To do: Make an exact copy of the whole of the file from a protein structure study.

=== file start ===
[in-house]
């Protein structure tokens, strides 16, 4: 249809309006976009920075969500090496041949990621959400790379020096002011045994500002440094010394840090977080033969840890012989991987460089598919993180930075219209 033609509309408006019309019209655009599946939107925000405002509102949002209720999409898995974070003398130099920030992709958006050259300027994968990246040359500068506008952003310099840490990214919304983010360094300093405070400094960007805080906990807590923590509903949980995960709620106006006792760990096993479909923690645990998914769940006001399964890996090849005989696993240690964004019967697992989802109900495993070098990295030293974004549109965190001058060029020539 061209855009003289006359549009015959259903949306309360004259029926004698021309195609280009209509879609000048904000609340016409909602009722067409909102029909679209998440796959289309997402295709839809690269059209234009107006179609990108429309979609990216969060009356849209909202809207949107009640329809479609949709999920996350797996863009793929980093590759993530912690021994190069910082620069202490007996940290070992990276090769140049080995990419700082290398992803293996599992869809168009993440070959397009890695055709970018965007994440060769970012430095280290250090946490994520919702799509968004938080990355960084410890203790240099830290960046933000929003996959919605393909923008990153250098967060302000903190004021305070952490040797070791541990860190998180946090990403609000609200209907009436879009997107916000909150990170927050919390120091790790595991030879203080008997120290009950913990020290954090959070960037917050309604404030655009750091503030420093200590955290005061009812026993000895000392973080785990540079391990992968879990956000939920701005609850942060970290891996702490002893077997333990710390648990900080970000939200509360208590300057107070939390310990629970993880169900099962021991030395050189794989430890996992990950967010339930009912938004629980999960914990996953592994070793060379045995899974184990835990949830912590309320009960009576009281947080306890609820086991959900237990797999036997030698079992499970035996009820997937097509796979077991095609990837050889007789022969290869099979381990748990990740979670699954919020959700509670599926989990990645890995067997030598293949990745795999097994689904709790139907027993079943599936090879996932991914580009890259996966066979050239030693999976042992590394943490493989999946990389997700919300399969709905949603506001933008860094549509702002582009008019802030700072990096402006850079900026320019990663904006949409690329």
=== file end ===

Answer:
[in-house]
């Protein structure tokens, strides 16, 4: 249809309006976009920075969500090496041949990621959400790379020096002011045994500002440094010394840090977080033969840890012989991987460089598919993180930075219209 033609509309408006019309019209655009599946939107925000405002509102949002209720999409898995974070003398130099920030992709958006050259300027994968990246040359500068506008952003310099840490990214919304983010360094300093405070400094960007805080906990807590923590509903949980995960709620106006006792760990096993479909923690645990998914769940006001399964890996090849005989696993240690964004019967697992989802109900495993070098990295030293974004549109965190001058060029020539 061209855009003289006359549009015959259903949306309360004259029926004698021309195609280009209509879609000048904000609340016409909602009722067409909102029909679209998440796959289309997402295709839809690269059209234009107006179609990108429309979609990216969060009356849209909202809207949107009640329809479609949709999920996350797996863009793929980093590759993530912690021994190069910082620069202490007996940290070992990276090769140049080995990419700082290398992803293996599992869809168009993440070959397009890695055709970018965007994440060769970012430095280290250090946490994520919702799509968004938080990355960084410890203790240099830290960046933000929003996959919605393909923008990153250098967060302000903190004021305070952490040797070791541990860190998180946090990403609000609200209907009436879009997107916000909150990170927050919390120091790790595991030879203080008997120290009950913990020290954090959070960037917050309604404030655009750091503030420093200590955290005061009812026993000895000392973080785990540079391990992968879990956000939920701005609850942060970290891996702490002893077997333990710390648990900080970000939200509360208590300057107070939390310990629970993880169900099962021991030395050189794989430890996992990950967010339930009912938004629980999960914990996953592994070793060379045995899974184990835990949830912590309320009960009576009281947080306890609820086991959900237990797999036997030698079992499970035996009820997937097509796979077991095609990837050889007789022969290869099979381990748990990740979670699954919020959700509670599926989990990645890995067997030598293949990745795999097994689904709790139907027993079943599936090879996932991914580009890259996966066979050239030693999976042992590394943490493989999946990389997700919300399969709905949603506001933008860094549509702002582009008019802030700072990096402006850079900026320019990663904006949409690329």